The research, carried out by the Department of Computer Science from the Technical University of Darmstadt, in Germany, analyzed the dependency graph of the entire npm ecosystem.
Researchers downloaded metadata for all the npm packages published until April 2018 and created a giant graph that included 676,539 nodes and 4,543,473 edges (lines connecting the nodes).
In addition, academics also analyzed different versions of the same packages, looking at historical versions (5,386,239 versions for the 676,539 packages), but also at the package maintainers (199,327 npm accounts), and known security flaws impacting the packages (609 public reports).
Their goal was to get an idea of how hacking one or more npm maintainer accounts, or how vulnerabilities in one or more packages, reverberated across the npm ecosystem; along with the critical mass needed to cause security incidents inside tens of thousands of npm projects at a time.
npm packages have too many dependencies
This number is lower for popular packages, which only rely on code from 20 other maintainers, on average, but the research team found that some popular npm packages (600) relied on code written by more than 100 maintainers.
The negative effect is that npm packages load code from tens of sources, all of which become entry points for attacks carried out by third-party developers, if left unsupervised.
Just 20 accounts... just 20.
But while some npm packages load code from too many packages and from too many developers, there is another dangerous trend forming on the npm package repository -- namely the consolidation of popular npm packages under a few maintainer accounts.
"391 highly influential maintainers affect more than 10,000 packages, making them prime targets for attacks," the research team said. "If an attacker manages to compromise the account of any of the 391 most influential maintainers, the community will experience a serious security incident."
Furthermore, in a worst-case scenario where multiple maintainers collude, or a hacker gains access to a large number of accounts, the Darmstadt team said that it only takes access to 20 popular npm maintainer accounts to deploy malicious code impacting more than half of the npm ecosystem. [see image below]
But hackers don't necessarily need to hack into accounts. There's also the alternative of finding security flaws in existing npm packages.
Taking into account that the average npm package is loaded into another 230 npm libraries, on average, finding exploitable vulnerabilities even in medium-popular packages can provide attackers with the ability to run code in hundreds of other libraries, some of which might be used in business-critical or financial systems.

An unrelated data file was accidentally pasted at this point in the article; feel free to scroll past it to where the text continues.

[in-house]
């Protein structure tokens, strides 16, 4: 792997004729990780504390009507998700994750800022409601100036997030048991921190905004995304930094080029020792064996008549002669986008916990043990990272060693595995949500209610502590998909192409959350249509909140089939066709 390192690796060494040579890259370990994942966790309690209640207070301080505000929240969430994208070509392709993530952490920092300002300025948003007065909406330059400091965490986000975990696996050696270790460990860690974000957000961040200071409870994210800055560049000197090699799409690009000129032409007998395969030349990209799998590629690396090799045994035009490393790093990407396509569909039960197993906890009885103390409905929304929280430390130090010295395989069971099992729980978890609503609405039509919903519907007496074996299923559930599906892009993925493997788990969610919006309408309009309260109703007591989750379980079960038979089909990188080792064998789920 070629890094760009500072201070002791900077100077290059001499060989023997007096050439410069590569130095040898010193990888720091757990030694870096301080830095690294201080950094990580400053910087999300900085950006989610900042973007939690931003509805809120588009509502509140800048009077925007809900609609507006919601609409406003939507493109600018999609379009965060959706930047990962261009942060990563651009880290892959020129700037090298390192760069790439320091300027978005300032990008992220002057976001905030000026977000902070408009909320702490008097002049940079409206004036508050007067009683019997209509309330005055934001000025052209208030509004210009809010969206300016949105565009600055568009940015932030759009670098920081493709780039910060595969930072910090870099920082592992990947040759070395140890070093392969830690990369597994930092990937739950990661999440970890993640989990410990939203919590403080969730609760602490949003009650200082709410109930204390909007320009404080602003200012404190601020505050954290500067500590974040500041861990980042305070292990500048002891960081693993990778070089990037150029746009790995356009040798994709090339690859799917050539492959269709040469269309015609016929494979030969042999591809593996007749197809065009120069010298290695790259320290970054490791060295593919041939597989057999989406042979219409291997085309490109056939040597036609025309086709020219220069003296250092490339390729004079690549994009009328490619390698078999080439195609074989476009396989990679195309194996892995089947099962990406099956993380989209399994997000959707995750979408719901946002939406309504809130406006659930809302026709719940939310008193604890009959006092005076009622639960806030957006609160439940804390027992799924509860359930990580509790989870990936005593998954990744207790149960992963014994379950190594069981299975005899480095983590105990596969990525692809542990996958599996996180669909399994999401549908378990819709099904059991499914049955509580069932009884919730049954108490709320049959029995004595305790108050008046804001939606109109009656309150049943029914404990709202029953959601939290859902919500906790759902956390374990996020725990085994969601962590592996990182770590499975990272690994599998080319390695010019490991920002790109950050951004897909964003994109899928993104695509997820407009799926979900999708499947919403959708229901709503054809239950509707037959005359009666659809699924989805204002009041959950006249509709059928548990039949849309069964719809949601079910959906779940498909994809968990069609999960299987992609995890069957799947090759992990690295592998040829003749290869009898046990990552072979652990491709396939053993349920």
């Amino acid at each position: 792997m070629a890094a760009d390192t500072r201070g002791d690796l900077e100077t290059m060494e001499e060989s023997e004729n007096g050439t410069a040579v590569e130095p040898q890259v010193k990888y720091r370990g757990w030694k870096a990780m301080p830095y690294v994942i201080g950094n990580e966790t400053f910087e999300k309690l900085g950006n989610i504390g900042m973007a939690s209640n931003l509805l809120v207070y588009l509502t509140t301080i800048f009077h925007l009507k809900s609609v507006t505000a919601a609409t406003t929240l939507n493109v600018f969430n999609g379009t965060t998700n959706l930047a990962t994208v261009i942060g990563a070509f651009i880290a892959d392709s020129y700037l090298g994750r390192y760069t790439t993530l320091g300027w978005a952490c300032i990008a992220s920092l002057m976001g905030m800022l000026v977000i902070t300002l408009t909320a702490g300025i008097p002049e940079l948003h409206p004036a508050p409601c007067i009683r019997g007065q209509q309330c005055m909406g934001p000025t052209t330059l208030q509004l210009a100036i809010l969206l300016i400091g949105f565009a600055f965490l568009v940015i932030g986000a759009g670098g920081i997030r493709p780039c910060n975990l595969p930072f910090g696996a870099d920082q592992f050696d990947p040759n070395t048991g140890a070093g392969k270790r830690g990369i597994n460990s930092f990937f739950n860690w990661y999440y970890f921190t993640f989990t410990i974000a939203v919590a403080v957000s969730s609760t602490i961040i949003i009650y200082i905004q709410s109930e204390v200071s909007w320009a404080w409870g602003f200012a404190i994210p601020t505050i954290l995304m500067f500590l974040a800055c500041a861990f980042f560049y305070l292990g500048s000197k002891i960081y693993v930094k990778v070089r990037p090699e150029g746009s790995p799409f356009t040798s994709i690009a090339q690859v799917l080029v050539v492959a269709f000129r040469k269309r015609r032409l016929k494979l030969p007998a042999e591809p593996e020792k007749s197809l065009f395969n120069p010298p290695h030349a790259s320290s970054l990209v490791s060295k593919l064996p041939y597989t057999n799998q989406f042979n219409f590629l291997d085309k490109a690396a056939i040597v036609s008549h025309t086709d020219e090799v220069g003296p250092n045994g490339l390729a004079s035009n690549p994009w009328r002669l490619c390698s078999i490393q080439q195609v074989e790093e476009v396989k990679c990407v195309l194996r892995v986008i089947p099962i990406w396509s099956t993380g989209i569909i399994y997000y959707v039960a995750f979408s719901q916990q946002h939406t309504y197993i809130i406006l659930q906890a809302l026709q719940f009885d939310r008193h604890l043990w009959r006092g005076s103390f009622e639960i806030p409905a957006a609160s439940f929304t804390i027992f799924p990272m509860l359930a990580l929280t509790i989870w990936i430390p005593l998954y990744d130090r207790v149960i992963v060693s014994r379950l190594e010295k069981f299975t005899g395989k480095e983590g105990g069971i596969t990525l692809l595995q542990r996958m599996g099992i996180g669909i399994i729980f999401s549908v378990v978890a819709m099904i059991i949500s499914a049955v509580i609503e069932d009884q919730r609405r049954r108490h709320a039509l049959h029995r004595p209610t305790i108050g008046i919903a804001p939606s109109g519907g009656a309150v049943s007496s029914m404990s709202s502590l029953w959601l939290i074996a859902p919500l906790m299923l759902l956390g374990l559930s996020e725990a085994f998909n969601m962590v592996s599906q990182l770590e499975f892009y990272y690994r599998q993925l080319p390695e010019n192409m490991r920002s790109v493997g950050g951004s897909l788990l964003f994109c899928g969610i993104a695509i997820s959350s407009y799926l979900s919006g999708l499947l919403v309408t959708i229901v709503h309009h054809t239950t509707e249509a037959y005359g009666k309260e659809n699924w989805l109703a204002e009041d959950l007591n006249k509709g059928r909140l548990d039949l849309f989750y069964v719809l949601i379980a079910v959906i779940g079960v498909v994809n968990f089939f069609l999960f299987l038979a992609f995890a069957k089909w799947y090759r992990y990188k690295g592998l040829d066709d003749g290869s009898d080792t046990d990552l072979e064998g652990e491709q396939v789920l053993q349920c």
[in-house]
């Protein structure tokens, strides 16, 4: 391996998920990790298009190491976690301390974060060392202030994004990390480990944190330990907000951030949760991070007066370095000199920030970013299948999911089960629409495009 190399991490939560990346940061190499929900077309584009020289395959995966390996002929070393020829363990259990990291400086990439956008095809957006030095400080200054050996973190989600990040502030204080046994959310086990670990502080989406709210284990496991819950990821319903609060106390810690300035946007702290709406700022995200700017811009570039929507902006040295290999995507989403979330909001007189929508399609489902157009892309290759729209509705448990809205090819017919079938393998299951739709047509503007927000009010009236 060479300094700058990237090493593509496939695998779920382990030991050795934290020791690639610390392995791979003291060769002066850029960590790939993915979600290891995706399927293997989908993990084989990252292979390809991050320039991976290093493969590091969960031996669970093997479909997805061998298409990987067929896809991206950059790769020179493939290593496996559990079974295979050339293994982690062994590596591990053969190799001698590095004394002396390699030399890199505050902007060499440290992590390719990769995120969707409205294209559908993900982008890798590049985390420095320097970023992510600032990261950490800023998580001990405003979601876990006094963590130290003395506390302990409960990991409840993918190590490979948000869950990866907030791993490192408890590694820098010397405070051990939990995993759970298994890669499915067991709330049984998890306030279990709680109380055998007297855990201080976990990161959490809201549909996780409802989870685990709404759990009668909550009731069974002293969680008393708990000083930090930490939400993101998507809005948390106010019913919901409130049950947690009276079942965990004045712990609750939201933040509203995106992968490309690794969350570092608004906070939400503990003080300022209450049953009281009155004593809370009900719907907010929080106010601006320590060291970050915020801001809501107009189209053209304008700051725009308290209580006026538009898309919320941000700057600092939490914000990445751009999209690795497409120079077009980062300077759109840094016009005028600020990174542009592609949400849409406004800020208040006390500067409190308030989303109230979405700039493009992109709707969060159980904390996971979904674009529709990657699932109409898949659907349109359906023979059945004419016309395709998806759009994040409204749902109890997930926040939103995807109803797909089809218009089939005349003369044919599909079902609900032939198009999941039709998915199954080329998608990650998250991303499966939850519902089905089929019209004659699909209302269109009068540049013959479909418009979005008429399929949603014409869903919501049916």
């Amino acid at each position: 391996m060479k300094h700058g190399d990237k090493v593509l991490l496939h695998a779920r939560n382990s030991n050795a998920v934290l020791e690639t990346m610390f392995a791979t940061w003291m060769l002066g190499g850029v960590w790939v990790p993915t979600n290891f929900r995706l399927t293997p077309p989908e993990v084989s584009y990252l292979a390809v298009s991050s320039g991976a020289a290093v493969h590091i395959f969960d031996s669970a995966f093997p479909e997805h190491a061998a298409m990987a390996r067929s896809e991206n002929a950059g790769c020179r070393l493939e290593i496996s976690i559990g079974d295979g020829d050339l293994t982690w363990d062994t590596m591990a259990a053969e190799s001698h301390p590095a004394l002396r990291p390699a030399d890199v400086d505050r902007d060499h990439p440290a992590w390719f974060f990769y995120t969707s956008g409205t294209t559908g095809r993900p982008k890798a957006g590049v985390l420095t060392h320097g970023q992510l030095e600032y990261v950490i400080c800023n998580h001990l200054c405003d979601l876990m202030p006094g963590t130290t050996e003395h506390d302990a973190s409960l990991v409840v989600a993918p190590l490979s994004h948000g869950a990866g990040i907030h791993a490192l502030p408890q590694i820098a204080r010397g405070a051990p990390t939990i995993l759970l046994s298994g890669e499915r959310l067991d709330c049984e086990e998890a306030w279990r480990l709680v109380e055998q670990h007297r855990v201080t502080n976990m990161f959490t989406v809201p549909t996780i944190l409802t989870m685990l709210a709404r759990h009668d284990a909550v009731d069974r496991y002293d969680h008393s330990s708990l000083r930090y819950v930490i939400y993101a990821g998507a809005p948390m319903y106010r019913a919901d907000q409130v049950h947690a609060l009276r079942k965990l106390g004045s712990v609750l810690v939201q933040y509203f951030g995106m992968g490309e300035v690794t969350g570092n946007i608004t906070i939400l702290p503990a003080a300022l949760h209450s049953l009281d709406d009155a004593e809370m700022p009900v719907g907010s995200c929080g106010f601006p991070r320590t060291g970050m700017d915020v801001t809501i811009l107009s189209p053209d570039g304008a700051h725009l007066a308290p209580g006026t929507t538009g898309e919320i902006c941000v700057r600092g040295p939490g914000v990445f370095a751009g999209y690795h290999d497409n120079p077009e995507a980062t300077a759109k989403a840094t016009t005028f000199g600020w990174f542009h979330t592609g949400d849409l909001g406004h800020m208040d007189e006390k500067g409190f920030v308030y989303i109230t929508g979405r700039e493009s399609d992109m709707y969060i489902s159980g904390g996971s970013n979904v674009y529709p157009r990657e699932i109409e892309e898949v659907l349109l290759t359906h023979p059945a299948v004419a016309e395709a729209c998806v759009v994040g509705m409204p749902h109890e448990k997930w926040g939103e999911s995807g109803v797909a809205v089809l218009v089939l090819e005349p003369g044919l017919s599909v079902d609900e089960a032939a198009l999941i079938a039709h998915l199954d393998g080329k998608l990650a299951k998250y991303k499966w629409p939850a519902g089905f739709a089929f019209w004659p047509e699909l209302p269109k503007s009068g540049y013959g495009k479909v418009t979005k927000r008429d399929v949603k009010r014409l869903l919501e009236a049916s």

Further, attackers don't really need to look for new vulnerabilities. Based on the Darmstadt team's scan, a significant percentage (up to 40%) of all packages depend on code with at least one publicly known vulnerability, showing that many npm packagesmay be vulnerable to attacks right now, along with all the user-facing apps they've been used to help create.
Things could be better by securing a few accounts, packages
But the research team suggests there could be a way out of this mess. The simplest solution to counteract all these negatives in the npm ecosystem would be to vet developer accounts and audit popular npm packages, to make sure the code is safe and comes from a trusted and voucheable source.
The German academics claim that vetting 140 of the most popular accounts, along with 300 popular npm libraries, should cut the risk of a supply-chain attack inside the npm ecosystem by half.
Much more about this research is available in a white paper named "Small World with High Risks: A Study of Security Threats in the npm Ecosystem [PDF]."
The Darmstadt team's research was "inspired" by past supply-chain attacks on the npm ecosystem, such as:
- November 2018 - a hacker backdoored the event-stream npm package to load malicious code inside the BitPay Copay desktop and mobile wallet apps, and steal cryptocurrency.
- July 2018 - a hacker compromised the ESLint library with malicious code that was designed to steal the npm credentials of other developers.
- May 2018 - a hacker tried to hide a backdoor in a popular npm package named getcookies.